There are two different paths you can take to become a dental hygienist, with one taking less time than the other. Experienced dental assistants may enroll in a bridge program that allows them to build on their prior education and experience to step up their dental career in less time. On the other hand, those who have no experience in the dental field can begin their dental hygiene training from the ground up and learn all the principles and techniques of the field. Continue reading to find information on the steps involved in becoming a dental hygienist, no matter which path you need to take.
Do Your Strengths Align with a Dental Hygiene Career?
The dental hygiene field is rewarding for many, but it’s not a great fit for everyone. Before applying to a school for training, evaluate whether this career is a good choice for you. The following are some of the most important questions you can ask yourself.
If you answered “yes” to these questions, you may be a great fit for dental hygiene. Now that you know this is a good career, continue reading to find out what you need to do next to get started.
Research Dental Hygiene Programs
People seeking foundational knowledge to start up their careers can pursue an associate degree, which provides a comprehensive understanding of the essential principles required for their profession. For those aiming to secure higher-level positions, a bachelor’s degree offers more extensive training and expertise.
Some schools provide dental hygiene master’s degrees, catering to experienced professionals aspiring to transition into administrative roles, educate future dental hygienists, or engage in industry research. This advanced degree equips them with the necessary skills and insights to excel in the top tier of the dental hygiene profession.
Choose Your Education Path
Once you’ve decided where you want to go in your career (or if you have a good idea), choose the starting point that makes the most sense. Here’s some key information that can help you chart your own path to becoming a dental hygienist.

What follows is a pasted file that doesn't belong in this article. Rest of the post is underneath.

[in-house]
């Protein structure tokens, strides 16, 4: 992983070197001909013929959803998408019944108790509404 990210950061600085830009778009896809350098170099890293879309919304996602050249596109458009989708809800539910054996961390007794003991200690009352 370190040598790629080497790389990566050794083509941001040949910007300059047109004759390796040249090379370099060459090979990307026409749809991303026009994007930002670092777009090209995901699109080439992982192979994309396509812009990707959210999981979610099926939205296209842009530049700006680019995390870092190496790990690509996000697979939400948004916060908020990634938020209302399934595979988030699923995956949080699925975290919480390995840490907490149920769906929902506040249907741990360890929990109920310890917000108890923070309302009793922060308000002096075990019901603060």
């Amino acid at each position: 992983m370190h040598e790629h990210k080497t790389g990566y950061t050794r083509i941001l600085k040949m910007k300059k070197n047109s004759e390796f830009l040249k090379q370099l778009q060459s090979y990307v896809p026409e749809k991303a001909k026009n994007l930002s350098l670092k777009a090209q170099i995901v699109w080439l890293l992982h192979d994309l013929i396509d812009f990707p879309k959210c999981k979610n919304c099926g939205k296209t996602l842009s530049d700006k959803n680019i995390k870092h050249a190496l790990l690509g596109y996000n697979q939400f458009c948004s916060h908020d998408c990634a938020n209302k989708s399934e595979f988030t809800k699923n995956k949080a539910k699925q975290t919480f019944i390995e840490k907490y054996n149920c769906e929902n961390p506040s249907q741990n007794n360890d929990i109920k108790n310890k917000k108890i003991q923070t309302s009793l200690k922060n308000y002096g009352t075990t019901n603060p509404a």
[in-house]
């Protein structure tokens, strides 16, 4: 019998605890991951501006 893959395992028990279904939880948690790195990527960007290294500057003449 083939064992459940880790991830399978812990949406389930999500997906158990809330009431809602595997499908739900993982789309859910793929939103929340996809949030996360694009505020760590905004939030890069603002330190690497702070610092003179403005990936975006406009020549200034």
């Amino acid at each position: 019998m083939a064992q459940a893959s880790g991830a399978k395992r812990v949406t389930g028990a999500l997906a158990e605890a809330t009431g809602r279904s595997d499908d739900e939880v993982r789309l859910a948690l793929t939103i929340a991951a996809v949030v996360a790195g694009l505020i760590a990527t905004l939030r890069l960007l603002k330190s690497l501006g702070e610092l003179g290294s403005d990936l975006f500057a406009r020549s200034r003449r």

You have several top-notch options when picking a school to earn your dental hygienist degree. Although any school you choose must be accredited, which helps to ensure that you receive a high-quality education, you’ll want to choose a school based on your career goals, area of specialization, and preferences.
Pick a School
Armed with the information about types of dental hygiene degrees and schools there are to choose from, you should feel more confident about making an informed decision about the specific program you want to attend. The following checklist is designed to help you consider additional factors as you research the schools you’re interested in.
Apply to Your Top Schools
Once you’ve made a decision about the type of degree you want to earn and the possible schools you want to attend, it’s time to start submitting applications for admission. To be increase your chances of getting accepted into your program of choice, it’s important to understand how the process works and what schools will expect from you. The following information can help.
As with other types of degree programs, students who apply to dental hygiene schools are expected to meet certain requirements to be admitted. While each program has its own set of requirements, some common application requirements include:
- Achieving a certain score on entrance examinations, such as the SAT, ACT, or TOEFL
- Completing a high school diploma or its equivalent
- Having a minimum grade point average in high school
- Submitting a personal essay
- Submitting letters of recommendation
- Earning a CPR certification
- Submitting to a background check
- Passing prerequisite courses, such as biology, algebra, and chemistry
Application process & fees
During the application process, students may be required to interview with the school and complete observation in a dentist’s office for a certain number of hours. Application fees differ from school to school, but prospective students may expect to pay in the $50 to $100 range.